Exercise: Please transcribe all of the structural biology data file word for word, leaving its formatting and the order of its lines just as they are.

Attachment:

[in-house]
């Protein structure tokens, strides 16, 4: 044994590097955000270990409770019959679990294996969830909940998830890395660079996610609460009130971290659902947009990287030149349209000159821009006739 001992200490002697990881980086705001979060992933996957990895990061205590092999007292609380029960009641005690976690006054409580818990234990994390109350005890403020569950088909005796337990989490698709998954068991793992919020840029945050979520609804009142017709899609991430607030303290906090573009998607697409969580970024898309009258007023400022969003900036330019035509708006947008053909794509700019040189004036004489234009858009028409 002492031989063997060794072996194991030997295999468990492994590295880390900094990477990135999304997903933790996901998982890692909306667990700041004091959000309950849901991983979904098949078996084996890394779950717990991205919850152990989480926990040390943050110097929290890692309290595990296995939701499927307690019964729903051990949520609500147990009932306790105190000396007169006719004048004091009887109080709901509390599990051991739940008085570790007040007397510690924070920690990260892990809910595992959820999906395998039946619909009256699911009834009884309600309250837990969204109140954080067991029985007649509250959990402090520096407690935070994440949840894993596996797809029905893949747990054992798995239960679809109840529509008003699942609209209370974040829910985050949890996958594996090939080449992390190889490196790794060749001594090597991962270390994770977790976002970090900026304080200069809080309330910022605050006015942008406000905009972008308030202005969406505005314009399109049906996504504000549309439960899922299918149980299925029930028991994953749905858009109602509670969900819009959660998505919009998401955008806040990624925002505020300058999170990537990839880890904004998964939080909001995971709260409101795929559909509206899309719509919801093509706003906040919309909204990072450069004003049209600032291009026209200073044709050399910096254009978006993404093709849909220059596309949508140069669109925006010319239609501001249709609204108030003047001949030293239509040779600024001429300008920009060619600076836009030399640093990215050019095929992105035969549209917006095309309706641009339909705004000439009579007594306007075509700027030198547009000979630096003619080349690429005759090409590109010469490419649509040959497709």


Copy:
[in-house]
């Protein structure tokens, strides 16, 4: 044994590097955000270990409770019959679990294996969830909940998830890395660079996610609460009130971290659902947009990287030149349209000159821009006739 001992200490002697990881980086705001979060992933996957990895990061205590092999007292609380029960009641005690976690006054409580818990234990994390109350005890403020569950088909005796337990989490698709998954068991793992919020840029945050979520609804009142017709899609991430607030303290906090573009998607697409969580970024898309009258007023400022969003900036330019035509708006947008053909794509700019040189004036004489234009858009028409 002492031989063997060794072996194991030997295999468990492994590295880390900094990477990135999304997903933790996901998982890692909306667990700041004091959000309950849901991983979904098949078996084996890394779950717990991205919850152990989480926990040390943050110097929290890692309290595990296995939701499927307690019964729903051990949520609500147990009932306790105190000396007169006719004048004091009887109080709901509390599990051991739940008085570790007040007397510690924070920690990260892990809910595992959820999906395998039946619909009256699911009834009884309600309250837990969204109140954080067991029985007649509250959990402090520096407690935070994440949840894993596996797809029905893949747990054992798995239960679809109840529509008003699942609209209370974040829910985050949890996958594996090939080449992390190889490196790794060749001594090597991962270390994770977790976002970090900026304080200069809080309330910022605050006015942008406000905009972008308030202005969406505005314009399109049906996504504000549309439960899922299918149980299925029930028991994953749905858009109602509670969900819009959660998505919009998401955008806040990624925002505020300058999170990537990839880890904004998964939080909001995971709260409101795929559909509206899309719509919801093509706003906040919309909204990072450069004003049209600032291009026209200073044709050399910096254009978006993404093709849909220059596309949508140069669109925006010319239609501001249709609204108030003047001949030293239509040779600024001429300008920009060619600076836009030399640093990215050019095929992105035969549209917006095309309706641009339909705004000439009579007594306007075509700027030198547009000979630096003619080349690429005759090409590109010469490419649509040959497709």